The story of brucellosis began in November 2011. The cows in Never Alexanyan’s shed constantly had miscarriages. In mid-December we all knew that there was brucellosis in the farm and raised the alarm. The farm is just next to our stable, where calves and goats live in addition to the horses. These animals can get infected quite quickly and transmit the disease just as fast.  The sanitary epidemic station sent us to the village municipality. The head of the village promised to sort it out. The process of “sorting out” started only in mid-January. Rubik Igityan, the chief vet of the region said that he had learnt about brucellosis outbreak just recently - instead of warning him Never took the blood for testing to Yerevan. At the meeting with the head of the village, attended by the chief vet and the farmer, Nver was ordered to slaughter the sick cows (in isolation), separate out healthy animals, place them under proper care and mechanically disinfect the shed.

Nver would not agree to anything, repeating over and over again that the state had to reimburse him for the loss. He refused to let anyone in the shed to count and check the cows.

-How many cows do you have? – R. Igityan asked Nver. Igityan is a very good vet and a very good-natured person. He looked at the people gathered helplessly as if asking to give him an advice on how to explain something to the man who does not want to understand anything, even the truth that the more cows die the more loss he will have.

-I had 53, - Nver replied. – 7 had brucellosis. I took them to another place, far from the farm, had them slaughtered and gave the meat to the hum factory. 43 are left. I took their blood to the laboratory and am waiting for the test result.

The chief vet of the region ordered the head of the village to prepare a statement on slaughtering of 7 sick cows. No one paid attention to the fact that in the beginning of the conversation “the place, far from the farm” was Oshakan and in the end it was Armavir. No one paid attention to the fact that 53 minus 7 never make 43! No one paid attention to the fact that the man who cared about safety that much just before the New Year slaughtered 2 cows in the farm and threw out the bowels just on the road, next to the bodies of miscarried calves and till the mid of January was taking contaminated milk to the Ashtarak Milk company.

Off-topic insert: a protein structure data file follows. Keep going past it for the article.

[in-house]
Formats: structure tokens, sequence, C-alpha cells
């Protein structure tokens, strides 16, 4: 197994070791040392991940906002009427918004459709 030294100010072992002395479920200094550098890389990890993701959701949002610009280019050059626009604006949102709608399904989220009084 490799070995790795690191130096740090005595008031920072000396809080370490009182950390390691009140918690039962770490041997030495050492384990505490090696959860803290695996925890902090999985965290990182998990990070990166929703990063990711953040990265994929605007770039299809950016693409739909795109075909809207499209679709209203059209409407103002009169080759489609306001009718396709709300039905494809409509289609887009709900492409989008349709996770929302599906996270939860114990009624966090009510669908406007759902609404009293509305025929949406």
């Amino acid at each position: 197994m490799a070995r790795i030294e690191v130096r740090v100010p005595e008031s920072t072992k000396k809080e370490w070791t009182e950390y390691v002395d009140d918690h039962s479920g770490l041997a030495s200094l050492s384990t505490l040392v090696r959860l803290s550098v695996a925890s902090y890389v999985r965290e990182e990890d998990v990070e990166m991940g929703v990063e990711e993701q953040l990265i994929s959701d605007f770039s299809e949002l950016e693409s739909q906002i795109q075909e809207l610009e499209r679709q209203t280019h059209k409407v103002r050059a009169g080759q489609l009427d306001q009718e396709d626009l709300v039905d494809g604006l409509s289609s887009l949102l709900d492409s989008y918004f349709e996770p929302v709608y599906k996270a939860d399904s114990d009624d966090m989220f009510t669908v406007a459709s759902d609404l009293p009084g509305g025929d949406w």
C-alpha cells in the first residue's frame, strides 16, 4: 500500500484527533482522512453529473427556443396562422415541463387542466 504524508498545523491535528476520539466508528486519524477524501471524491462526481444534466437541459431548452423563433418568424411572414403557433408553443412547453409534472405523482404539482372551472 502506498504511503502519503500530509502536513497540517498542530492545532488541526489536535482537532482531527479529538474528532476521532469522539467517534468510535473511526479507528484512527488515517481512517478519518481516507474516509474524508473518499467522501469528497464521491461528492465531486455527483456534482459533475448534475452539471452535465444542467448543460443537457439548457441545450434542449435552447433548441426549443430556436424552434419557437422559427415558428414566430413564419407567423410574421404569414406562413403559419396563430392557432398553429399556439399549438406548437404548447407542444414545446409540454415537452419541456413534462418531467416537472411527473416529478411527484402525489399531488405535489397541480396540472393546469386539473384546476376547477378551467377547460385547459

But when I said that no one saw the slaughtering of the 7 cows, moreover, we made our small investigation and found out that he just sold the infected cows Nver started shouting that tit was true, he sold the cows, but that was his business and he will sell them all. He then ran opff, slamming the door.

The expression on the face of the village head looked as helpless as that of chief vet Hamlet Atoyan. The head of the village of Ushi is also a nice man. Everyone in the village knows about his endless kindness and supportiveness. But he also had no qualities necessary to deal with a thickheaded man like Nver Alexanyan. I looked at him waiting.

- Do whatever you want, - he waved his hand. – I just cannot deal with him.

Nver carried on selling the infected cows. The sanitary-epidemic station’s business was to find out brucellosis and report on it to the Agricultural Ministry. The rest was business of the food safety regional control center. Chief expert of the center Gevush Nazaryan and chief vet Rubik Igityan appeared in the Nver Alexanyan’s farm at the time where Yurik Saydoyan, the farmer from the village of Oshakan was embarking the three cows in the track.

-Do you know that these cows have brucellosis? – Nazaryan and Igityan asked him.

-I know it. I am taking them to a special place to slaughter, - replied Yurik who has been buying and reselling cows Nver's cows for several years.

Igityan and Nazaryan decided to trust the farmer and no one went with him; except us, of course.

When I later told them that the cows are safe and sound in the new herd and seven of them were sent to Armavir they were very much surprised and again could not understand why the farmer harmed himself infecting his own livestock. Nevertheless Gevush Nazaryan ensured that everything is under control and promised to control the isolation of sick cows and disinfection of the farm. He also promised to visit the Oshakan farm in a month to make sure that the cows were slaughtered.